SAN FRANCISCO — The U.S. Census Bureau is making an unprecedented effort to include same-sex couples in next year's national population count, but legally married gay couples won't show up as such in the official once-a-decade tally, bureau representatives said Thursday.
Statistical problems related to the development of the 2010 census form and the evolving legal state of same-sex relationships led Census officials to conclude that trying to include married gay couples in the overall snapshot of household marital status could yield an inaccurate number, said Gary Gates, a University of California, Los Angeles demographer who has been advising the bureau on gay issues.
Instead, same-sex married couples will be added into the category for unmarried partners, just as they were for the 2000 census. But in a marked policy departure, the agency plans to make the data on same-sex couples who described themselves as married available on a state-by-state basis.
"The Bureau has decided to give us the information, but be a little cautious," Gates said.
The decision to develop separate sets of numbers was a compromise position that was "less about politics and more about accurate data," he said.
Gates stressed that it was important for gay couples to participate in the census, noting that information drawn from the last one had been used in lawsuits dealing with same-sex marriage and to lobby congressional representatives who may wrongly assume they do not have many gay constituents.
Because same-sex marriages were not legal in any U.S. state a decade ago, the 2010 census is the first for which the bureau has wrestled with how to count married same-sex couples. In June, census officials announced that they would make the attempt, reversing an earlier decision made under the Bush administration.
Since then, however, it's become clearer that a wildly inflated number could be produced if the number of heads of household who said they lived with another adult of the same sex, and described that person as a husband or wife, were only counted.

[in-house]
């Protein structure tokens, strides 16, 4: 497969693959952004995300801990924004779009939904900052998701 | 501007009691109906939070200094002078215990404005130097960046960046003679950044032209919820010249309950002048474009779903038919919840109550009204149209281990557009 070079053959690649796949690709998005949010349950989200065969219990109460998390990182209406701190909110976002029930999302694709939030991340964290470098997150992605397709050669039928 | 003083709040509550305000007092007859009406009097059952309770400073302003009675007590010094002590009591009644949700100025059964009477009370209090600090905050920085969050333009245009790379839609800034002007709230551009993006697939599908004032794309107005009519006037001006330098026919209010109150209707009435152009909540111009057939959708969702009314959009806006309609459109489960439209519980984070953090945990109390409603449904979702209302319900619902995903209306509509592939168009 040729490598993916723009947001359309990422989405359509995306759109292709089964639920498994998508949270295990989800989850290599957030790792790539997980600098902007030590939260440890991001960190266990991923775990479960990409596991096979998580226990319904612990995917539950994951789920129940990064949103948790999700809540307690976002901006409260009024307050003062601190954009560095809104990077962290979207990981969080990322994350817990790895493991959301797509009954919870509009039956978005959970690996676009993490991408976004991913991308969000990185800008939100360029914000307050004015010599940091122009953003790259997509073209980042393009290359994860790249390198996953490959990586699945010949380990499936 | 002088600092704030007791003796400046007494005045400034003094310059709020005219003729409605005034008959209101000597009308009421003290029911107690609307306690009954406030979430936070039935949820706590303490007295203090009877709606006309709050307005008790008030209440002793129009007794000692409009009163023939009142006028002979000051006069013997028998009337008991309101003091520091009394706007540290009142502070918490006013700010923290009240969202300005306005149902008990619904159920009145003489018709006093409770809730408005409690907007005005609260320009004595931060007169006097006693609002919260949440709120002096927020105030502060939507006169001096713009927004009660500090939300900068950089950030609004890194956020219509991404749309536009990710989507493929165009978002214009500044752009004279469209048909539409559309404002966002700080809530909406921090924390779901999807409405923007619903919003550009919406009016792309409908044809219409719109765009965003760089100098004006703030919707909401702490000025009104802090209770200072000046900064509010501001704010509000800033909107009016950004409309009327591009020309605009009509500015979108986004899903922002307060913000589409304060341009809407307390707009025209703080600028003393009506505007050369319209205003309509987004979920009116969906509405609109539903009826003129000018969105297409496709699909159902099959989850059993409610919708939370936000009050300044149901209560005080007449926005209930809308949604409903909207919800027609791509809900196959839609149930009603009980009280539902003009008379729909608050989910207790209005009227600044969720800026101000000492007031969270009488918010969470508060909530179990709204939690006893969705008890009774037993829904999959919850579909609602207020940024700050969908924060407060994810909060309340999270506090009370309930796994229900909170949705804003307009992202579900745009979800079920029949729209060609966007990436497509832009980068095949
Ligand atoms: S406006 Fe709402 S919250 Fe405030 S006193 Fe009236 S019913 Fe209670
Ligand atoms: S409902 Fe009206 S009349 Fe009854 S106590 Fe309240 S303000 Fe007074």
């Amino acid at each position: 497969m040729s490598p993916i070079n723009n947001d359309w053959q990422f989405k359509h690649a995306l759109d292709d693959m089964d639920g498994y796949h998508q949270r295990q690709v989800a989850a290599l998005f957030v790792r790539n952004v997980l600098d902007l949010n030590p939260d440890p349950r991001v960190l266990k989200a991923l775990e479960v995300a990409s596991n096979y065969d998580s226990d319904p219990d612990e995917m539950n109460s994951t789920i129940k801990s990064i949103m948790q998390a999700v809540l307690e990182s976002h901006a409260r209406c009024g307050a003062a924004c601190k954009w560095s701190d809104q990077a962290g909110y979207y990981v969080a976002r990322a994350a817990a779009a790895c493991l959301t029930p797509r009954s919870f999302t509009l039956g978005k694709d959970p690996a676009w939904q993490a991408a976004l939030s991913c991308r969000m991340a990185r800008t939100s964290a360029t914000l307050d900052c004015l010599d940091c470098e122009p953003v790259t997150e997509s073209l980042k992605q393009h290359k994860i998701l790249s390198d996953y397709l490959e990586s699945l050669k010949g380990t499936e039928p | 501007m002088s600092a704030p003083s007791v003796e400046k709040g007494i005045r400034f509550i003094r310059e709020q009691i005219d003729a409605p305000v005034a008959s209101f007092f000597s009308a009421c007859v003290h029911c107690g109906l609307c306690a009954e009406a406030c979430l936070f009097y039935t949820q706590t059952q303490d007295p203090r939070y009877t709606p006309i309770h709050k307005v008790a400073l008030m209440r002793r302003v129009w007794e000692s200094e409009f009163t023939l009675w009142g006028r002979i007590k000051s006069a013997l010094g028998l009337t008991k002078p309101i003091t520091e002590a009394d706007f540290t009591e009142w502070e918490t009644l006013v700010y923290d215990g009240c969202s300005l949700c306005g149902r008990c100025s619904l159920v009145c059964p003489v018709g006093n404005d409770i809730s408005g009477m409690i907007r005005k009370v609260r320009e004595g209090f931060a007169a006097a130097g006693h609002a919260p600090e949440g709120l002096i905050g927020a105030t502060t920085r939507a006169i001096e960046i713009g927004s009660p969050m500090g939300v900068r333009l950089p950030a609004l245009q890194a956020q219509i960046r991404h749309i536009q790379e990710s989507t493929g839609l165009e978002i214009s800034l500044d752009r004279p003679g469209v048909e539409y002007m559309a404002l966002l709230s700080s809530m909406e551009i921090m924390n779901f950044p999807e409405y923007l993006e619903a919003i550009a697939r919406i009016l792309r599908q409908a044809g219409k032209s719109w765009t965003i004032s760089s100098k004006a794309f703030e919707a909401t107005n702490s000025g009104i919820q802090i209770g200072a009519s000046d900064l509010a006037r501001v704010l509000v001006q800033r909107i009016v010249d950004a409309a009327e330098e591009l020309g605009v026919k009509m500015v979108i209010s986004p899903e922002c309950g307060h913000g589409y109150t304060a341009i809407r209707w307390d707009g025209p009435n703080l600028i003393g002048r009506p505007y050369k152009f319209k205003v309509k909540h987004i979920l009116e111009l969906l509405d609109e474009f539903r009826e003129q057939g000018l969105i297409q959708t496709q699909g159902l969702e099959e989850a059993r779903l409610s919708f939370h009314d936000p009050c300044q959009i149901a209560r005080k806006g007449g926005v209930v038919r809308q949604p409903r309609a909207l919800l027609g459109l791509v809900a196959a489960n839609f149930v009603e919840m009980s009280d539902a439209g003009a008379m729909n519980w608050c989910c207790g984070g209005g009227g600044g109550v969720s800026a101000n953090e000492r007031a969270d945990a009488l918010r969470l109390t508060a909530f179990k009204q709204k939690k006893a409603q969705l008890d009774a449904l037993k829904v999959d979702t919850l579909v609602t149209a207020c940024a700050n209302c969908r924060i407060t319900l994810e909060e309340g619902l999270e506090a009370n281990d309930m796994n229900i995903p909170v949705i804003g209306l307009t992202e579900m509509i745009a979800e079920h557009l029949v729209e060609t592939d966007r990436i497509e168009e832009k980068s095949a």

Some couples in civil unions or domestic partnerships, or who live as spouses in states where gay couples have no spousal rights, have tended in past surveys to identify themselves as husbands or wives anyway, according to Gates.
The annual American Community Survey the bureau produced for 2008, for example, had 150,000 married same-sex couples spread across every U.S. state, even though only two states – Massachusetts and for a 5-month period, California – allowed same-sex marriages. Gates estimates there are probably no more than 35,000 legally married gay couples in the country now.
Undercounting same-sex couples also remains a significant concern, Gates said, since some couples may not be living openly and fear discrimination.
Tim Olsen, assistant chief of the bureau's field division, told gay community leaders at a census outreach meeting in San Francisco Thursday that the agency is continuing to refine the way it counts same-sex couples and could have the ability to separate married from unmarried couples in time for future surveys.
"We have a big opportunity to create a picture of America that includes us. We are not invisible anymore," Olsen said.
This census marks the first time that gays and lesbians have been targeted for minority outreach efforts that also include reaching out to groups deemed "hard to reach" because of their disaffection with the government.
The gay community campaign will include a Web site, scheduled to go up in about two weeks, called Our Families Count, as well as advertising campaigns in cities with large gay populations. Among the video vignettes meant to demonstrate the nation's diversity on the main census site is one featuring a transgender person, Olsen said.
"You will see yourself in these videos, whether you are Hispanic, black, white, mixed-race, gay or straight," he said.
Although the census has not attempted to count individuals who identify as gay, lesbian or transgender, they could be included in the next count or even future editions of the annual American Community Survey, Olsen said. The survey, which is much more detailed than the 10-question census form that will be mailed to every household in March, is designed to give state and local governments a snapshot of how their populations are changing.
Olsen said gay leaders need to keep advocating if they want to be recognized.
"In terms of 2010, we are set in stone. For 2020, now is the time to start doing what you do best," he said.